by Brian Hioe
Photo Credit: Joshua Wong/Facebook
HONG KONG ACTIVIST Joshua Wong was arrested last Thursday, on charges of illegally participating in a demonstration that took place last year in October. The arrest took place during a routine police check, during which Wong was reporting to the Central Police Station. Just prior to the police check, Wong had spoken with Black Lives Matter activists by video conference, as part of an online conference.
Arrests of Hong Kong activists for illegally participating in demonstrations have been recurrent in past months, with police often unexpectedly arresting activists for demonstrations that occurred last year, during the start of the demonstrations that have taken place in Hong Kong since last summer. It is not surprising that the Hong Kong police would target Wong, one of Hong Kong’s highest-profile activists.
What has raised eyebrows, however, has been that Wong was also charged with wearing a mask during the demonstration. The demonstration last October took place at a time in which the Hong Kong government was attempting to enforce a ban on mask-wearing, because of the use of masks by many demonstrators to avoid being identified. The mask ban drew on British colonial law and has been the object of an ongoing legal battle over the past year, with the mask ban briefly overturned as unconstitutional in December, but upheld in later rulings. With the mask ban remaining in effect, the mask ban has been used against demonstrators that continue to participate in demonstrations.
Yet what has proven ironic is the fact that the Hong Kong government is, in fact, currently mandating mask-wearing as a measure to prevent the spread of the COVID-19 pandemic. As such, it has not gone unremarked upon that Wong was arrested for wearing a mask during a pre-pandemic protest but that these charges have continued to be used against demonstrators in the midst of the COVID-19 pandemic, despite the current efforts of the Hong Kong government to encourage mask-wearing among members of the public to prevent the spread of COVID-19. Either way, the Hong Kong government used the pretext of the COVID-19 pandemic to postpone elections for the Hong Kong Legislative Council in August.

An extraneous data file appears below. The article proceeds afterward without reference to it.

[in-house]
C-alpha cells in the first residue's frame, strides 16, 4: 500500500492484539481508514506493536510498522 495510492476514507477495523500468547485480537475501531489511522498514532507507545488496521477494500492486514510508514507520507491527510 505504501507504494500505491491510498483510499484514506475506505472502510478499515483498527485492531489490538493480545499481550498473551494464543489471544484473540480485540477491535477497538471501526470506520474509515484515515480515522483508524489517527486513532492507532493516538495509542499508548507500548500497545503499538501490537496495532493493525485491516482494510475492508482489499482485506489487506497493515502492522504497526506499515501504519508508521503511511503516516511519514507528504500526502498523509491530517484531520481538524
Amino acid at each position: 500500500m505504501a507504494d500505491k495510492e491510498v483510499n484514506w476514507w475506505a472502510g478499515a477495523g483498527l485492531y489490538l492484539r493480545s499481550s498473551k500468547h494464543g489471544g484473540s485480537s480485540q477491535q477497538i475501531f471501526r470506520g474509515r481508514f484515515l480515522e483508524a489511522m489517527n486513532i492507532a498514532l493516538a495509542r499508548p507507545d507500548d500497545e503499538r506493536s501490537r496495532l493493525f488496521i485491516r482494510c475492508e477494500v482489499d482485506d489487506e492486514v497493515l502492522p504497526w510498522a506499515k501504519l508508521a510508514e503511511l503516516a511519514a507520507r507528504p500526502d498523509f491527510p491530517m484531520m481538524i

Wong was later released on bail. Wong’s arrest was likely aimed as a warning to other Hong Kong activists, as well as perhaps intended to send a signal that the Chinese government would continue to take a hard line in Hong Kong.
Namely, when arrested, Wong has generally faced charges regarding participating in illegal protest gatherings. It is believed that a national security law passed by China’s National People’s Congress in June criminalizing sedition will eventually be used against Wong. The provisions of the national security law could put Wong behind bars for up to life imprisonment.
The law has been used against several lower-profile Hong Kong activists as well as Wong’s fellow former Demosisto member Agnes Chow—but even if use of the law against Wong seems to be inevitable, it will cause large shockwaves internationally when he finally is targeted by the law.
The Chinese government is not likely to arrest Wong until after the American presidential elections, particularly because both presidential candidates are likely to condemn China if the law is used against Wong. China may be adopting a wait and watch attitude, then, regarding what it eventually does with Wong, and will probably wait until after the American presidential election before taking action.
Indeed, the Hong Kong government was probing the limits of the new national security law, in targeting lesser-known activists or activists that may be well-known in their own right, but not as famous as Wong. But depending on shifts in the global political outlook, the Hong Kong government may eventually no longer feel the need to be restrained regarding Wong. That is, when a high-profile activist such as Wong can be targeted with impunity, the situation will be all the more dangerous for other Hong Kong activists whose fame will not protect them. In this sense, the arrest of Joshua Wong—and what his future fate ends up being—proves a dangerous metric as to the deteriorating level of safety for activists in Hong Kong writ large.